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    Saturday, December 03, 2022

    Downgraded dredging processing plant discussed in Ledyard

    Leydard ― Developers of a proposed dredging material processing facility in Gales Ferry unveiled a smaller plan on Thursday during a public informational meeting attended by about 175 people at Ledyard HIgh School.

    Officials from the Quincy, Massachusetts-based Cashman Dredging and Marine Contracting now plan to use four acres, instead of 10, at the former Dow Chemical plant along Route 12. The facility would process dredged, non-contaminated material brought in by truck or rail, store it on-site in 50-foot high covered piles, before it's shipped to various sites for other uses, such as capping landfills, remediating brownfield sites, or as base material for roadways.

    Cashman Vice-President Alan Perrault outlined how the revised proposal differed from the one discussed at a July informational meeting. Besides the decrease in acreage, the processing capacity of the dredging plant would be reduced from 9,500 cubic yards per day to 4,000.

    The maximum number of trucks that would enter and then leave the facility is down to 100 per day from 250, and the plant would operate weekdays from 7 a.m to 5 p.m., and Saturdays from 8 a.m. to 4 p.m. It had previously been scheduled to be open around the clock.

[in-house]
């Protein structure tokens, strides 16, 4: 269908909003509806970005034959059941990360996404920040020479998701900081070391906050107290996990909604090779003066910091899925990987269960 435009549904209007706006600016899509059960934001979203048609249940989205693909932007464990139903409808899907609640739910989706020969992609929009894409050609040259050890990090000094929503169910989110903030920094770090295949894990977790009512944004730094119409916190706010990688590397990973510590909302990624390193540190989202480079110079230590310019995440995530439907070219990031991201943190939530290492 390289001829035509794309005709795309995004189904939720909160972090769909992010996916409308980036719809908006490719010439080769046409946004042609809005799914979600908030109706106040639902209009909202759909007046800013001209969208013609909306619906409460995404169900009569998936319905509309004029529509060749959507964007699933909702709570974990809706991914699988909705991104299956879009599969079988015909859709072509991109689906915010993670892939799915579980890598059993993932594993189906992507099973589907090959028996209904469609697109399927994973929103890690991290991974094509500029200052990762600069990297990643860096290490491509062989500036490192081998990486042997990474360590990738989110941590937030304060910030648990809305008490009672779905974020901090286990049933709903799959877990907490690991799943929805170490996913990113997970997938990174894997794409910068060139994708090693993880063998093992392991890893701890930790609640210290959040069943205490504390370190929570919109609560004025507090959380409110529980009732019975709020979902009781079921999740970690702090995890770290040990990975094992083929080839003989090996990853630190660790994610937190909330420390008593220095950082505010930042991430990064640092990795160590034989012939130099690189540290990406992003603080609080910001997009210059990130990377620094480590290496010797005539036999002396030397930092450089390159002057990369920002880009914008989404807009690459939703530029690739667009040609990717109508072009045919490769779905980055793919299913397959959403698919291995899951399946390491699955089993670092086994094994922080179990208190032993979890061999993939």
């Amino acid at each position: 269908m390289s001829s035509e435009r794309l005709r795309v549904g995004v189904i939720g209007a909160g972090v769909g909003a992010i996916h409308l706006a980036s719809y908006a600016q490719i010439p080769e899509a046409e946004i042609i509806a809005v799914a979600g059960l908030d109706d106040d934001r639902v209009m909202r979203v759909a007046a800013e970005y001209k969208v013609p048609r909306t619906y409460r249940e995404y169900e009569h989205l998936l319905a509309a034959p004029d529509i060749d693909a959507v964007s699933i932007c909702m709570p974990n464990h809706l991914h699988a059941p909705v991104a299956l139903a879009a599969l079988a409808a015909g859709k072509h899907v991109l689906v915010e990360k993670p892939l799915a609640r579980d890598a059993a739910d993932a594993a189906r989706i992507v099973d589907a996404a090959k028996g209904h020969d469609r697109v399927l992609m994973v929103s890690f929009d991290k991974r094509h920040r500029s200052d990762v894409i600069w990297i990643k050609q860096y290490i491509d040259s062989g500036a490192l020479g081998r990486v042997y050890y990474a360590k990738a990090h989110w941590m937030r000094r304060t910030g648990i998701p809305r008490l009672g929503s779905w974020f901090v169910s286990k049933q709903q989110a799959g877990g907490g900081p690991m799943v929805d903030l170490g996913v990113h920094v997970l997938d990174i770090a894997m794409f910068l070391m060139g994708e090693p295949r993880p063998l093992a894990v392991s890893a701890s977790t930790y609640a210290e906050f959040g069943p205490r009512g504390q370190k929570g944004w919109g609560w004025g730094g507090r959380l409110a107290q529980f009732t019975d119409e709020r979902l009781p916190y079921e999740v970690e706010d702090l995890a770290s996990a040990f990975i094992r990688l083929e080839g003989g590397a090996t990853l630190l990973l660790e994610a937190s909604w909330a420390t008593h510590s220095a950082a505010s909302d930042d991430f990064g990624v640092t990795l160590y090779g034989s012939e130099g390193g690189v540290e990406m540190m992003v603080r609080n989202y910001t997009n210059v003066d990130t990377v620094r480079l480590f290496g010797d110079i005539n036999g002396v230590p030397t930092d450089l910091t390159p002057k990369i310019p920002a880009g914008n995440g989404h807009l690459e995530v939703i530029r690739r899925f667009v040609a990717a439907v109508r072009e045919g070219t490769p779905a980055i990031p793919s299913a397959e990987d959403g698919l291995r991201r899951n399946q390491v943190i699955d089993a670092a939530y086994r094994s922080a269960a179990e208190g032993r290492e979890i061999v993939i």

Perrault said the stockpiled material would be located closer to the existing rail lines.

    Perrrault also noted that the dredging season in New England's waterways is only between October and February, which is when the proposed Gales Ferry Intermodal Facility would see the most activity.

    The two informational meetings were conducted to fulfill the state's requirements under the state Department of Energy and Environmental Protection's Environmental Justice division. Its goal is that minority and poor communities don't bear a disproportionate share of environmental risks in the state. Toward that end, developers, such as Cashman, provide public participation during the state's permitting process.

    Cashman officials believe they have met the criteria so far with the meetings, posting its plans on the town's and the company's websites, and with the hiring of local resident Michael Cherry as a community liaison.

    Members of a local grassroots group disagree. David Harned is a member of the Citizens Alliance for Land Use.

    "We created this group to serve as a conduit between Cashman and the local community," he said. "We submitted a five-page question list to the company. Some questions have been answered, but about three pages haven't. This project requires sitting across the table, and having a series of interactive dialogues. A public informational session is an ineffective way of doing that."

    Perrault said while no more informational sessions are planned right now, opportunities for public input are far from over. The company is expected to file a solid waste transfer station permit application to DEEP within the next month or so, followed by a minimum six month waiting period while the agency reviews the application, A public hearing will be scheduled during that time.

    In addition, the company has to file for DEEP stormwater permits. as well get approval from the Ledyard Inland Wetlands, and Watercourses Commission, and the town's Planning and Zoning Commission. Company officials expect to file with the Wetlands Commission between mid-December and March of next year, and with Planning and Zoning between late January and mid-March 2023.

    "(Thursday night's hearing) was not the last bite at the apple, " said Perrault.